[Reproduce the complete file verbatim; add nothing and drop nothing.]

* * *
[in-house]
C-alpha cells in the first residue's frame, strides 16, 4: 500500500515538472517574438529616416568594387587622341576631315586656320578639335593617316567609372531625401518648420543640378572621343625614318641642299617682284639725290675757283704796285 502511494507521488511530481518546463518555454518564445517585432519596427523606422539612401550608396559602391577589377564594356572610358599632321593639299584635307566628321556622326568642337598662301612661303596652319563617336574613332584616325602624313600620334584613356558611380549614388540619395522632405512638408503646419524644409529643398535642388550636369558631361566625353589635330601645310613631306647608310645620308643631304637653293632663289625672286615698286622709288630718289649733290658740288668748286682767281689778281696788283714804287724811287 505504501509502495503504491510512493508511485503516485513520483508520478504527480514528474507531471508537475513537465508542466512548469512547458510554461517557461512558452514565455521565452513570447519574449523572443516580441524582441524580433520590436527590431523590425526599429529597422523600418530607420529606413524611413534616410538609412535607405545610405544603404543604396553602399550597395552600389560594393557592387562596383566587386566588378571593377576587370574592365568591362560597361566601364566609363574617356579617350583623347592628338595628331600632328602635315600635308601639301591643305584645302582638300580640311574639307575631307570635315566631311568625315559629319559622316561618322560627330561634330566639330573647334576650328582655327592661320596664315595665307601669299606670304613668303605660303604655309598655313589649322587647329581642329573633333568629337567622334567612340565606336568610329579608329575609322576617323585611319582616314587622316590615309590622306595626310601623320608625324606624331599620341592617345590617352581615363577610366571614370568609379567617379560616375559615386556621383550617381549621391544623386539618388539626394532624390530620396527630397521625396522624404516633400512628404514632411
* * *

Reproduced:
[in-house]
C-alpha cells in the first residue's frame, strides 16, 4: 500500500515538472517574438529616416568594387587622341576631315586656320578639335593617316567609372531625401518648420543640378572621343625614318641642299617682284639725290675757283704796285 502511494507521488511530481518546463518555454518564445517585432519596427523606422539612401550608396559602391577589377564594356572610358599632321593639299584635307566628321556622326568642337598662301612661303596652319563617336574613332584616325602624313600620334584613356558611380549614388540619395522632405512638408503646419524644409529643398535642388550636369558631361566625353589635330601645310613631306647608310645620308643631304637653293632663289625672286615698286622709288630718289649733290658740288668748286682767281689778281696788283714804287724811287 505504501509502495503504491510512493508511485503516485513520483508520478504527480514528474507531471508537475513537465508542466512548469512547458510554461517557461512558452514565455521565452513570447519574449523572443516580441524582441524580433520590436527590431523590425526599429529597422523600418530607420529606413524611413534616410538609412535607405545610405544603404543604396553602399550597395552600389560594393557592387562596383566587386566588378571593377576587370574592365568591362560597361566601364566609363574617356579617350583623347592628338595628331600632328602635315600635308601639301591643305584645302582638300580640311574639307575631307570635315566631311568625315559629319559622316561618322560627330561634330566639330573647334576650328582655327592661320596664315595665307601669299606670304613668303605660303604655309598655313589649322587647329581642329573633333568629337567622334567612340565606336568610329579608329575609322576617323585611319582616314587622316590615309590622306595626310601623320608625324606624331599620341592617345590617352581615363577610366571614370568609379567617379560616375559615386556621383550617381549621391544623386539618388539626394532624390530620396527630397521625396522624404516633400512628404514632411